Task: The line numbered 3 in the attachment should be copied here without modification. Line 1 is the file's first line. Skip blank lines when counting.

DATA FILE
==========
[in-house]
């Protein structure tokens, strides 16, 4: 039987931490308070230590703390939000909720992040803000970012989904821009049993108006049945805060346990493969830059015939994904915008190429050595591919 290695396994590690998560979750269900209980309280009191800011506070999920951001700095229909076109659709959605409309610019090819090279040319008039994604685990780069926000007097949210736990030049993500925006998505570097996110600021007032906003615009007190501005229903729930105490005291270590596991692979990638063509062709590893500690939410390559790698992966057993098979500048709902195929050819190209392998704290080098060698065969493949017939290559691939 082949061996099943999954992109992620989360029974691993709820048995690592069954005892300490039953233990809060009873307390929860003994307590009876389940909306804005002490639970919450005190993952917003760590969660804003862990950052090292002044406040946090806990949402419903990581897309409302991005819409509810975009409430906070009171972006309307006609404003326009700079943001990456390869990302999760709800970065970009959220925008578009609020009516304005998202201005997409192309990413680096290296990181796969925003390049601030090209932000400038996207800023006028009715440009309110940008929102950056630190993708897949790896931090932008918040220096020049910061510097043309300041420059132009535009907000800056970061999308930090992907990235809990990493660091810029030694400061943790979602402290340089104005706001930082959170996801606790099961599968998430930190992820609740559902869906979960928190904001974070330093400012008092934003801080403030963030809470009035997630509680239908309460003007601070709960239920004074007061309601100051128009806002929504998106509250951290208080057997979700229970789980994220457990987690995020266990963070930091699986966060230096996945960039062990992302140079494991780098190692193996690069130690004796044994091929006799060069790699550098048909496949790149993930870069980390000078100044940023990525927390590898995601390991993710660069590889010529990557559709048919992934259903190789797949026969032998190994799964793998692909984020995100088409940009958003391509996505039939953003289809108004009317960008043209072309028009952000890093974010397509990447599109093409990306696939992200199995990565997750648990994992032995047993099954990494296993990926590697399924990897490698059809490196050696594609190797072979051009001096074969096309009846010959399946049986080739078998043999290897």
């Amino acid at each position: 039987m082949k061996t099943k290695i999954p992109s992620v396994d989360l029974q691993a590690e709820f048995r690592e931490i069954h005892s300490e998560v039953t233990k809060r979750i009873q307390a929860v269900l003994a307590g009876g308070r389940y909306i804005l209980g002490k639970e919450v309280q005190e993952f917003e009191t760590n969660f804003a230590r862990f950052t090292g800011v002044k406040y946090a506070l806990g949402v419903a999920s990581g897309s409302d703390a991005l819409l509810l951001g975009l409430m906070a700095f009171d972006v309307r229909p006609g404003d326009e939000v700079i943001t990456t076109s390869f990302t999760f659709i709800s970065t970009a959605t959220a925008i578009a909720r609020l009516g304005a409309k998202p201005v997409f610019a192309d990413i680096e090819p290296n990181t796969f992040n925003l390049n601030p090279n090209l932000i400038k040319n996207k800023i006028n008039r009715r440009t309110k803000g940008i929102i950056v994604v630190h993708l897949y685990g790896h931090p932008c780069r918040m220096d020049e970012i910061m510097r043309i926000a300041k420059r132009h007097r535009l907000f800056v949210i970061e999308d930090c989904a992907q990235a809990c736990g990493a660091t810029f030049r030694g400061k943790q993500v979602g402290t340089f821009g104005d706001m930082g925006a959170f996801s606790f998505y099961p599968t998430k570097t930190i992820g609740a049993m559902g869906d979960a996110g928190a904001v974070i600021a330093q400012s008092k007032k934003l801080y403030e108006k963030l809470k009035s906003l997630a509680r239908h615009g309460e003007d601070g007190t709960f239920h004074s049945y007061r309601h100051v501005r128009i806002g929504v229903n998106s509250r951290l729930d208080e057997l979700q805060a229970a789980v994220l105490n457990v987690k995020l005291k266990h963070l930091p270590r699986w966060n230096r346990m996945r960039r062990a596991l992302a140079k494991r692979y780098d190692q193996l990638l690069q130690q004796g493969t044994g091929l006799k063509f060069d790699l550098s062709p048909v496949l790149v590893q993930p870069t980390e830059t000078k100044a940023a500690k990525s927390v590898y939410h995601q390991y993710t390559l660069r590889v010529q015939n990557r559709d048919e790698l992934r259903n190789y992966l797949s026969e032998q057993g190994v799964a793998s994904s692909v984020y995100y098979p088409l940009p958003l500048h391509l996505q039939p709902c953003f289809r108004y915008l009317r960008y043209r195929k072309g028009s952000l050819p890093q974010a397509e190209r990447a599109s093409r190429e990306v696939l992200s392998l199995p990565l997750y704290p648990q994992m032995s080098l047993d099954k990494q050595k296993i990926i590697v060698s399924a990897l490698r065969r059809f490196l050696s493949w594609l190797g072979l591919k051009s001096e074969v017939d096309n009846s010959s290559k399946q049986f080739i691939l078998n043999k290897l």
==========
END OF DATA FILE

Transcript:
């Amino acid at each position: 039987m082949k061996t099943k290695i999954p992109s992620v396994d989360l029974q691993a590690e709820f048995r690592e931490i069954h005892s300490e998560v039953t233990k809060r979750i009873q307390a929860v269900l003994a307590g009876g308070r389940y909306i804005l209980g002490k639970e919450v309280q005190e993952f917003e009191t760590n969660f804003a230590r862990f950052t090292g800011v002044k406040y946090a506070l806990g949402v419903a999920s990581g897309s409302d703390a991005l819409l509810l951001g975009l409430m906070a700095f009171d972006v309307r229909p006609g404003d326009e939000v700079i943001t990456t076109s390869f990302t999760f659709i709800s970065t970009a959605t959220a925008i578009a909720r609020l009516g304005a409309k998202p201005v997409f610019a192309d990413i680096e090819p290296n990181t796969f992040n925003l390049n601030p090279n090209l932000i400038k040319n996207k800023i006028n008039r009715r440009t309110k803000g940008i929102i950056v994604v630190h993708l897949y685990g790896h931090p932008c780069r918040m220096d020049e970012i910061m510097r043309i926000a300041k420059r132009h007097r535009l907000f800056v949210i970061e999308d930090c989904a992907q990235a809990c736990g990493a660091t810029f030049r030694g400061k943790q993500v979602g402290t340089f821009g104005d706001m930082g925006a959170f996801s606790f998505y099961p599968t998430k570097t930190i992820g609740a049993m559902g869906d979960a996110g928190a904001v974070i600021a330093q400012s008092k007032k934003l801080y403030e108006k963030l809470k009035s906003l997630a509680r239908h615009g309460e003007d601070g007190t709960f239920h004074s049945y007061r309601h100051v501005r128009i806002g929504v229903n998106s509250r951290l729930d208080e057997l979700q805060a229970a789980v994220l105490n457990v987690k995020l005291k266990h963070l930091p270590r699986w966060n230096r346990m996945r960039r062990a596991l992302a140079k494991r692979y780098d190692q193996l990638l690069q130690q004796g493969t044994g091929l006799k063509f060069d790699l550098s062709p048909v496949l790149v590893q993930p870069t980390e830059t000078k100044a940023a500690k990525s927390v590898y939410h995601q390991y993710t390559l660069r590889v010529q015939n990557r559709d048919e790698l992934r259903n190789y992966l797949s026969e032998q057993g190994v799964a793998s994904s692909v984020y995100y098979p088409l940009p958003l500048h391509l996505q039939p709902c953003f289809r108004y915008l009317r960008y043209r195929k072309g028009s952000l050819p890093q974010a397509e190209r990447a599109s093409r190429e990306v696939l992200s392998l199995p990565l997750y704290p648990q994992m032995s080098l047993d099954k990494q050595k296993i990926i590697v060698s399924a990897l490698r065969r059809f490196l050696s493949w594609l190797g072979l591919k051009s001096e074969v017939d096309n009846s010959s290559k399946q049986f080739i691939l078998n043999k290897l």